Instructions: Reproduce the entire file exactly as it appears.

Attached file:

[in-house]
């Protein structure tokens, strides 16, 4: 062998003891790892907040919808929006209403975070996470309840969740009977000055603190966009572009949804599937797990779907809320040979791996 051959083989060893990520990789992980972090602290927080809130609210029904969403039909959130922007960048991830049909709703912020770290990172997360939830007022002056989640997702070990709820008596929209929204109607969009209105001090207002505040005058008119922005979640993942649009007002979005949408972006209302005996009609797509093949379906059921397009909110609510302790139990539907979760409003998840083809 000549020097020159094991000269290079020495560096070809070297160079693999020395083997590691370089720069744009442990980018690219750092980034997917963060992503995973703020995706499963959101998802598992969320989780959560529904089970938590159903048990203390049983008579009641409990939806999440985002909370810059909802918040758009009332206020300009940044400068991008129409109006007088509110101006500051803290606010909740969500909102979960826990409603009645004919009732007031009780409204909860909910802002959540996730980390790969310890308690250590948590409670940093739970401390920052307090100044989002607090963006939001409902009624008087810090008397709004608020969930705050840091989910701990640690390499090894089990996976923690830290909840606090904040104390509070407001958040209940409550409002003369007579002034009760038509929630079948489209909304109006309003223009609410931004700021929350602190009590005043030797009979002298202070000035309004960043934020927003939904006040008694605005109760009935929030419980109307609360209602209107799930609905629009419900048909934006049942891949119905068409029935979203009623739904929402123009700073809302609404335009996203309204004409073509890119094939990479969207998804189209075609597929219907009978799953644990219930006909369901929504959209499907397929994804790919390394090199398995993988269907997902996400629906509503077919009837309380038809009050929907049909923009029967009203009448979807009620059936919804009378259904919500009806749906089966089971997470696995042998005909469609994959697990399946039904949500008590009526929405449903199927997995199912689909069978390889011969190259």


[in-house]
């Protein structure tokens, strides 16, 4: 062998003891790892907040919808929006209403975070996470309840969740009977000055603190966009572009949804599937797990779907809320040979791996 051959083989060893990520990789992980972090602290927080809130609210029904969403039909959130922007960048991830049909709703912020770290990172997360939830007022002056989640997702070990709820008596929209929204109607969009209105001090207002505040005058008119922005979640993942649009007002979005949408972006209302005996009609797509093949379906059921397009909110609510302790139990539907979760409003998840083809 000549020097020159094991000269290079020495560096070809070297160079693999020395083997590691370089720069744009442990980018690219750092980034997917963060992503995973703020995706499963959101998802598992969320989780959560529904089970938590159903048990203390049983008579009641409990939806999440985002909370810059909802918040758009009332206020300009940044400068991008129409109006007088509110101006500051803290606010909740969500909102979960826990409603009645004919009732007031009780409204909860909910802002959540996730980390790969310890308690250590948590409670940093739970401390920052307090100044989002607090963006939001409902009624008087810090008397709004608020969930705050840091989910701990640690390499090894089990996976923690830290909840606090904040104390509070407001958040209940409550409002003369007579002034009760038509929630079948489209909304109006309003223009609410931004700021929350602190009590005043030797009979002298202070000035309004960043934020927003939904006040008694605005109760009935929030419980109307609360209602209107799930609905629009419900048909934006049942891949119905068409029935979203009623739904929402123009700073809302609404335009996203309204004409073509890119094939990479969207998804189209075609597929219907009978799953644990219930006909369901929504959209499907397929994804790919390394090199398995993988269907997902996400629906509503077919009837309380038809009050929907049909923009029967009203009448979807009620059936919804009378259904919500009806749906089966089971997470696995042998005909469609994959697990399946039904949500008590009526929405449903199927997995199912689909069978390889011969190259």